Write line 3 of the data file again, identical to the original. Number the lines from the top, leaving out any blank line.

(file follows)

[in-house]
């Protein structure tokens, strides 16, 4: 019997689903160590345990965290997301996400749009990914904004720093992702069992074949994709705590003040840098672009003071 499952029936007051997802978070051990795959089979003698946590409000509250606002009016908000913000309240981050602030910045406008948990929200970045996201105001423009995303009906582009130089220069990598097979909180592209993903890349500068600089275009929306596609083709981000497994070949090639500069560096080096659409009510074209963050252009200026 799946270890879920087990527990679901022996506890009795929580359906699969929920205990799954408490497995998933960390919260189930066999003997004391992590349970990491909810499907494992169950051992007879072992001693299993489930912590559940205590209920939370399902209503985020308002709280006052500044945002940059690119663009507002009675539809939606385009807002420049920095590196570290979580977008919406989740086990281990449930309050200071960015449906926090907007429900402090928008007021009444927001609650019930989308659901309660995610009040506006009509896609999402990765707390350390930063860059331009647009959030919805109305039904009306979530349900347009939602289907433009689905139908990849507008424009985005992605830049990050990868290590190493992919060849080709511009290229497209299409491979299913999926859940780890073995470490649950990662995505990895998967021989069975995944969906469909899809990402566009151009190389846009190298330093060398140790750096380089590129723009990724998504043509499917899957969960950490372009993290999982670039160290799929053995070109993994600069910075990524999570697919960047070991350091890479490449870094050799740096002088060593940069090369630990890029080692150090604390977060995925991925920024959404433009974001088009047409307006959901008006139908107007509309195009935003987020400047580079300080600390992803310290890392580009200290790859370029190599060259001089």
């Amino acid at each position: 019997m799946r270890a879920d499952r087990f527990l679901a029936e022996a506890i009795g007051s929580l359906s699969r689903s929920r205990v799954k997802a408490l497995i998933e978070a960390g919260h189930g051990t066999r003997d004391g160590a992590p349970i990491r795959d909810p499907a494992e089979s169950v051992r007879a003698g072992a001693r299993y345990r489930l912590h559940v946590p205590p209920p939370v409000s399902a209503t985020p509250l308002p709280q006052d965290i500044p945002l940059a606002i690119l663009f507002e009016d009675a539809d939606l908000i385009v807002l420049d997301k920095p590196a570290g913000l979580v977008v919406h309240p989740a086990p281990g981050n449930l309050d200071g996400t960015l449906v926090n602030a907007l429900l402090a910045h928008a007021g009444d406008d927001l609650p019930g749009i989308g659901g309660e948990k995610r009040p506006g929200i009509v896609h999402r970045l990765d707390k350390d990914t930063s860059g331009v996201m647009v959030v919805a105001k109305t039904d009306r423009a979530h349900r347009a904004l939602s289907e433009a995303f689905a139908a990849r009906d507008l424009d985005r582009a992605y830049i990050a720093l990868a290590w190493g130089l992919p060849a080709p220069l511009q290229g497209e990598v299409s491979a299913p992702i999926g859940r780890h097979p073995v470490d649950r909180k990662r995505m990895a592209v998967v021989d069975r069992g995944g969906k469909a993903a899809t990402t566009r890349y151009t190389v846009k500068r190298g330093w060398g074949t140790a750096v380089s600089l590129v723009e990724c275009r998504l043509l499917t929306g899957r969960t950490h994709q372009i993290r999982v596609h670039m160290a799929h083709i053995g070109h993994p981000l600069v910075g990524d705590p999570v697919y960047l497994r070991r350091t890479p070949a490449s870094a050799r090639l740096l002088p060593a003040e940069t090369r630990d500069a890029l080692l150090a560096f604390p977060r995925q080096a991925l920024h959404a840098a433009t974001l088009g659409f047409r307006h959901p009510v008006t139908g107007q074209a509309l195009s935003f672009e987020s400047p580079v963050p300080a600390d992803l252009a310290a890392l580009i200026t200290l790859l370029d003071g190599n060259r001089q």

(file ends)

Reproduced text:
């Amino acid at each position: 019997m799946r270890a879920d499952r087990f527990l679901a029936e022996a506890i009795g007051s929580l359906s699969r689903s929920r205990v799954k997802a408490l497995i998933e978070a960390g919260h189930g051990t066999r003997d004391g160590a992590p349970i990491r795959d909810p499907a494992e089979s169950v051992r007879a003698g072992a001693r299993y345990r489930l912590h559940v946590p205590p209920p939370v409000s399902a209503t985020p509250l308002p709280q006052d965290i500044p945002l940059a606002i690119l663009f507002e009016d009675a539809d939606l908000i385009v807002l420049d997301k920095p590196a570290g913000l979580v977008v919406h309240p989740a086990p281990g981050n449930l309050d200071g996400t960015l449906v926090n602030a907007l429900l402090a910045h928008a007021g009444d406008d927001l609650p019930g749009i989308g659901g309660e948990k995610r009040p506006g929200i009509v896609h999402r970045l990765d707390k350390d990914t930063s860059g331009v996201m647009v959030v919805a105001k109305t039904d009306r423009a979530h349900r347009a904004l939602s289907e433009a995303f689905a139908a990849r009906d507008l424009d985005r582009a992605y830049i990050a720093l990868a290590w190493g130089l992919p060849a080709p220069l511009q290229g497209e990598v299409s491979a299913p992702i999926g859940r780890h097979p073995v470490d649950r909180k990662r995505m990895a592209v998967v021989d069975r069992g995944g969906k469909a993903a899809t990402t566009r890349y151009t190389v846009k500068r190298g330093w060398g074949t140790a750096v380089s600089l590129v723009e990724c275009r998504l043509l499917t929306g899957r969960t950490h994709q372009i993290r999982v596609h670039m160290a799929h083709i053995g070109h993994p981000l600069v910075g990524d705590p999570v697919y960047l497994r070991r350091t890479p070949a490449s870094a050799r090639l740096l002088p060593a003040e940069t090369r630990d500069a890029l080692l150090a560096f604390p977060r995925q080096a991925l920024h959404a840098a433009t974001l088009g659409f047409r307006h959901p009510v008006t139908g107007q074209a509309l195009s935003f672009e987020s400047p580079v963050p300080a600390d992803l252009a310290a890392l580009i200026t200290l790859l370029d003071g190599n060259r001089q």